The district court held that there was no question that the nondisclosed information about the hangers was "but-for" material to the patent application, as it was the basis for a claim rejection and also inferred from the surrounding circumstantial evidence that the nondisclosure was intentional.  Id. at 13, 15-18.  In particular, there was evidence of a "sense of urgency" for the applicant in obtaining this patent, as the applicant intended to immediately enforce it against the defendants in the lawsuit.  Id. at 5.  The prosecuting attorney testified that he was not aware that either the hangers or the high-resolution photographs of the hangers were prior art and thus material, and that this was why he did not submit the information.  Id. at 8.  Despite this testimony, the court found that the attorney had engaged in a "pattern of disingenuous behavior" and held the patent unenforceable.  Id. at 16-18. 

In Intellect Wireless, Inc. v. HTC Corp., No. 2012-1658, slip op. (Fed. Cir. Oct. 9, 2013), the Federal Circuit found a pattern of deceptive behavior in the submission of false declarations during prosecution and a failure to clearly correct the false statements.  The court also pointed out that submitting a false declaration "is exactly the sort of 'affirmative act[ ] of egregious misconduct' that renders the misconduct 'material.'"  Id. at 7 (alteration in original) (quoting Therasense, 649 F.3d at 1292). 

In Intellect Wireless, the inventor submitted a declaration to overcome a claim rejection that falsely stated that his invention had been "actually reduced to practice" (e.g., through building a prototype) and that the invention was demonstrated at a meeting on a particular date.  Id. at 3-5.  In fact, the invention had only been "constructively reduced to practice" (i.e., through the filing of a patent application).  Id.  While the applicant submitted a revised declaration stating that the applicant was relying on constructive rather than actual reduction to practice, the Federal Circuit found the revised declaration insufficient to cure the earlier false statements, in part because the revised declaration did not point out that the earlier statements were untrue.  Id. at 4-6.  Specifically, the court found that "the declaration nowhere expressly stated the actual facts" and that it did not "openly advise the USPTO of [the inventor's] misrepresentations."  Id. at 6.  The patent holder argued that, in any case, there was no specific intent to deceive the USPTO given the inventor's attempts to correct the record during prosecution.  Id. at 9.  But the court disagreed.  Instead, it found that the inventor and applicant engaged in a "pattern of deceit, which makes [an] inference [of intent to deceive] stronger."  Id. at 10.  Coming back to the revised declaration, the court further noted that it "dances around the truth" by referring to a "prototype" that had never been built and to a "product brochure" and "commercialization," despite the lack of a product.  Id. at 10-11.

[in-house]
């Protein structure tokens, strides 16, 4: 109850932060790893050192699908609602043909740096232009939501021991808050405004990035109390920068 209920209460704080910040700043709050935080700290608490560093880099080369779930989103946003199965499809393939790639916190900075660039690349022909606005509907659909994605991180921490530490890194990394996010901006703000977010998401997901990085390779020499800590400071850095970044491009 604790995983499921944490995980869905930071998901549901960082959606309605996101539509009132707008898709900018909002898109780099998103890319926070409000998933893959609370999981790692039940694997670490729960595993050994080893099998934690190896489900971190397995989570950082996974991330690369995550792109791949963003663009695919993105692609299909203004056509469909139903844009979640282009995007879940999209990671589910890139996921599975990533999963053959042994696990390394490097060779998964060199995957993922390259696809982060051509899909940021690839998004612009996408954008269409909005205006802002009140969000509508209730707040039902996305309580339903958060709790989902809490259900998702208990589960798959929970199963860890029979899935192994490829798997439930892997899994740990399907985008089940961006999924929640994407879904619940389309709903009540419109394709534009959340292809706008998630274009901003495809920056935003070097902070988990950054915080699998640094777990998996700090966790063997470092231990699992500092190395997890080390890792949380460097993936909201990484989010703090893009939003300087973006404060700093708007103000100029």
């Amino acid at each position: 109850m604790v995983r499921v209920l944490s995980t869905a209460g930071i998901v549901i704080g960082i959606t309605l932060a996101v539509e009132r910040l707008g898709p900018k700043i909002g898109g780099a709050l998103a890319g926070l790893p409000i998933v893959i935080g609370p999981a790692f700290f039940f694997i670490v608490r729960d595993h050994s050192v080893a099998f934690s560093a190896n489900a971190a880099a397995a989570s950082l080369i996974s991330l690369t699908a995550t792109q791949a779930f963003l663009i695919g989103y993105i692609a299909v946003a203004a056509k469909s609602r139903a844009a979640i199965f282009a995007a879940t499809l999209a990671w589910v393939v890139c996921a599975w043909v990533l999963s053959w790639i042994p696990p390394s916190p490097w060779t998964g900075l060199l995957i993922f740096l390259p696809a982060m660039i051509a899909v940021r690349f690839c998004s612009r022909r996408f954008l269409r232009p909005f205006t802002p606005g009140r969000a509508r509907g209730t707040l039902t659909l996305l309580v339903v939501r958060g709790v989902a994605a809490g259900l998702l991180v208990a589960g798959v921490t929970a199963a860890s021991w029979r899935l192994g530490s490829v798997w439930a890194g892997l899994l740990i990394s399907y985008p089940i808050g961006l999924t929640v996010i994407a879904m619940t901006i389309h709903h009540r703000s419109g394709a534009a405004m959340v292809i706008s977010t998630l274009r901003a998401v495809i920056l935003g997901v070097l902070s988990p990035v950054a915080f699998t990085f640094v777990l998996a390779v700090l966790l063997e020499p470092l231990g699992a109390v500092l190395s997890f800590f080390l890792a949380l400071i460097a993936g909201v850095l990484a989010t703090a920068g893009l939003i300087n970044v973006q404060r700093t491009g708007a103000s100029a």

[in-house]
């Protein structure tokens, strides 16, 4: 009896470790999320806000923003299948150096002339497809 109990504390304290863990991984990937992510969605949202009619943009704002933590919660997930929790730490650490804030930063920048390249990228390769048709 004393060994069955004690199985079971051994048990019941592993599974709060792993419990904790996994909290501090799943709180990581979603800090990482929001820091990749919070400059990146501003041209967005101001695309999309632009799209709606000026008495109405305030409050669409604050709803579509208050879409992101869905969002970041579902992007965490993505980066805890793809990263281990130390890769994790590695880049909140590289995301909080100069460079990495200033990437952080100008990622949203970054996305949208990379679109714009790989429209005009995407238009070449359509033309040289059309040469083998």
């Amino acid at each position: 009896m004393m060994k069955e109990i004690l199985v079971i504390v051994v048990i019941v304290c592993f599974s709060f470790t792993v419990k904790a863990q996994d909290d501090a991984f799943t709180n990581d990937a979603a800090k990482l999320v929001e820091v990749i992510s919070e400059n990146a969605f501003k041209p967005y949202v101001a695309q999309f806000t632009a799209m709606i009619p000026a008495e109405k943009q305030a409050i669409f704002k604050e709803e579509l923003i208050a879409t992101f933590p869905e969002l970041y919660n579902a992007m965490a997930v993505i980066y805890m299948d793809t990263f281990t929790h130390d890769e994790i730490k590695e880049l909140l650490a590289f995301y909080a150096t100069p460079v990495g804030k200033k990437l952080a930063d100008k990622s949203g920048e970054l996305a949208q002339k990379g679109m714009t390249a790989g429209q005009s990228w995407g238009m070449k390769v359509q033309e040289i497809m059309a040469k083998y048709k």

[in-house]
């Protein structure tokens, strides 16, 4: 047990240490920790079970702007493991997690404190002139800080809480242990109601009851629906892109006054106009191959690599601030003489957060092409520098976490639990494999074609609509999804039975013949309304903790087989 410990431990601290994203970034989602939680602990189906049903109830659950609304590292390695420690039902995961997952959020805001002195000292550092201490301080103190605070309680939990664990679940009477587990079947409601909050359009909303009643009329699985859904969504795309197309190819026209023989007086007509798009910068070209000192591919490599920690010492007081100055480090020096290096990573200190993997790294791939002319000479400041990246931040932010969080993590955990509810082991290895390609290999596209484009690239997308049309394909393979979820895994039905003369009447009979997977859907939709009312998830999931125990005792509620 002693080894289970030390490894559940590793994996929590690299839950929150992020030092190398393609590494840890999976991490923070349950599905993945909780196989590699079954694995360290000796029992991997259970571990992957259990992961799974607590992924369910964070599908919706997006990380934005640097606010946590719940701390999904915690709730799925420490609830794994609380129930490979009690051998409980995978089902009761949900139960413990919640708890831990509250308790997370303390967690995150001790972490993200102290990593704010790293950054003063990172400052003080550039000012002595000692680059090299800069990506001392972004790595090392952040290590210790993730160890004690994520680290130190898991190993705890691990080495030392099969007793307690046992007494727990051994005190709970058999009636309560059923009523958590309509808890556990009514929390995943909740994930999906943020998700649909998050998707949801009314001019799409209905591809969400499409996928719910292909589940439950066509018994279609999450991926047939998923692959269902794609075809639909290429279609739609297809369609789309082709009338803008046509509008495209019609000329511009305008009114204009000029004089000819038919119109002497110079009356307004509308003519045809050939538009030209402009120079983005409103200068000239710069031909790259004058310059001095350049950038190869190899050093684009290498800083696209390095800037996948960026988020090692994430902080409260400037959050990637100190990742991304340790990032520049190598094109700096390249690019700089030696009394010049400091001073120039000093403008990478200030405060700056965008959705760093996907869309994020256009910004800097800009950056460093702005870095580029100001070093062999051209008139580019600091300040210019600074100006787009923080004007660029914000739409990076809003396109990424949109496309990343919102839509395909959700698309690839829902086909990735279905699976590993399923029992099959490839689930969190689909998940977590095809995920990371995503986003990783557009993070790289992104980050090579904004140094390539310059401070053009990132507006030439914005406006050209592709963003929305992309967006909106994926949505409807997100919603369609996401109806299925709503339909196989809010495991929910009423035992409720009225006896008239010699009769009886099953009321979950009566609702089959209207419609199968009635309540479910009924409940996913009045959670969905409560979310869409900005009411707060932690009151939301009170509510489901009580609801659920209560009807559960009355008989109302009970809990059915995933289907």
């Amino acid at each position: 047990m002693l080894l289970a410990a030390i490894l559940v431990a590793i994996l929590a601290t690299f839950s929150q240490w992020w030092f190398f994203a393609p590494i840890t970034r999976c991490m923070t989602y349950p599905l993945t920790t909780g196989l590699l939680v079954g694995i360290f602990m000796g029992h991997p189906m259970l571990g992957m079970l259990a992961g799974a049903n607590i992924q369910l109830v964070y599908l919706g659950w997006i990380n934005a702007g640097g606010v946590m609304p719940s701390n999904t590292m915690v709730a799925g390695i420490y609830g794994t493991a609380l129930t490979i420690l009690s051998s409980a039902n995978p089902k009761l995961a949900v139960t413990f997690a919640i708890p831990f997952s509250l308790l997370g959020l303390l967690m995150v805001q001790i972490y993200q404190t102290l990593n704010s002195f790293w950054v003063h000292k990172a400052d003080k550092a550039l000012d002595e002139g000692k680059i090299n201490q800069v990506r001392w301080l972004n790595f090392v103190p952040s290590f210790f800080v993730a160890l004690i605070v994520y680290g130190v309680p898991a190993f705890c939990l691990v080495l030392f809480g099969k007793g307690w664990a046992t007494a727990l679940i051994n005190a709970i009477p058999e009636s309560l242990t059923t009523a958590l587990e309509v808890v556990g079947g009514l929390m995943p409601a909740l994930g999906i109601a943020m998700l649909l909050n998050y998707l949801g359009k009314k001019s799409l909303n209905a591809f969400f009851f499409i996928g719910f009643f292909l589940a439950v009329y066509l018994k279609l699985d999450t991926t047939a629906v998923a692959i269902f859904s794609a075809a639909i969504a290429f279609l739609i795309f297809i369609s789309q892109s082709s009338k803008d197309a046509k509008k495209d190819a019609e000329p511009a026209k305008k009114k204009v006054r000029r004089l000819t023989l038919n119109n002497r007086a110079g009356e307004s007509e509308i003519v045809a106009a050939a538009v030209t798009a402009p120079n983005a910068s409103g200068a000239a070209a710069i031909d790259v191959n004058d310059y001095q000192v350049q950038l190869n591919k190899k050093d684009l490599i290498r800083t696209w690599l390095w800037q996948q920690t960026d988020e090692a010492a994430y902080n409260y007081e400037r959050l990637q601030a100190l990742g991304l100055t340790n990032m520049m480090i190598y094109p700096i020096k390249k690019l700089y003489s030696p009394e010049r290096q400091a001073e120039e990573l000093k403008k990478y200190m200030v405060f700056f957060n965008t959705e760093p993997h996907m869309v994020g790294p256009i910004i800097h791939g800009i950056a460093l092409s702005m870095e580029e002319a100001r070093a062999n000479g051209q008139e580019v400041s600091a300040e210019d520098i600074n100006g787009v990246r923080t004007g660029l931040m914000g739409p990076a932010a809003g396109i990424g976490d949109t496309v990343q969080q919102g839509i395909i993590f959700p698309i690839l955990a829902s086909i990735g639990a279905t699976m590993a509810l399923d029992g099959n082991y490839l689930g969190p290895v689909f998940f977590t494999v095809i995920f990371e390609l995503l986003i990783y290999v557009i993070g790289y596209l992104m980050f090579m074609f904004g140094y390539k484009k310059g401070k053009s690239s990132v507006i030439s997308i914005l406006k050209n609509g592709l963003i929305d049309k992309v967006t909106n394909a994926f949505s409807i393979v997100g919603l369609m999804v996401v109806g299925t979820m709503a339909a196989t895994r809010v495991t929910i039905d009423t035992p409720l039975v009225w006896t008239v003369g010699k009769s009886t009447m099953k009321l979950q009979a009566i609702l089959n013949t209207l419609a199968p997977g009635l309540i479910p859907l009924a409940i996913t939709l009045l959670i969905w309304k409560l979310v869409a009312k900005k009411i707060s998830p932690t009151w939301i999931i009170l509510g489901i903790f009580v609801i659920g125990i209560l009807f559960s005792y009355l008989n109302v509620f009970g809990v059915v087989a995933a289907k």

Intellect Wireless illustrates that great care should be taken in preparing and submitting declarations and other evidence of patentability to the USPTO as a court may view errors in a declaration to be inherently material.  But the case also indicates that, if factual mistakes are found in a declaration, openly and clearly identifying those mistakes and providing the correct facts in a later submission so that the examiner can evaluate the information before allowing the application may help to avoid a finding of inequitable conduct.  See id. at 5-6.  Both of these recent cases indicate that if mistakes are made during prosecution of an application, it may be possible to correct them during prosecution so long as the correct information is clearly presented to the examiner at a time when the examiner can act on the information.  It may also be possible after the 2011 America Invents Act to attempt to cure inequitable conduct once a patent has issued, either through the newly introduced "supplemental examination" procedure or through the filing of a reissue application.  But those postissuance procedures are costly, can be quite slow, and can create additional enforceability risks.  Thus, if mistakes are found during prosecution of a patent application, it may be best to attempt to correct them before a patent issues.

The content of this article is intended to provide a general guide to the subject matter. Specialist advice should be sought about your specific circumstances.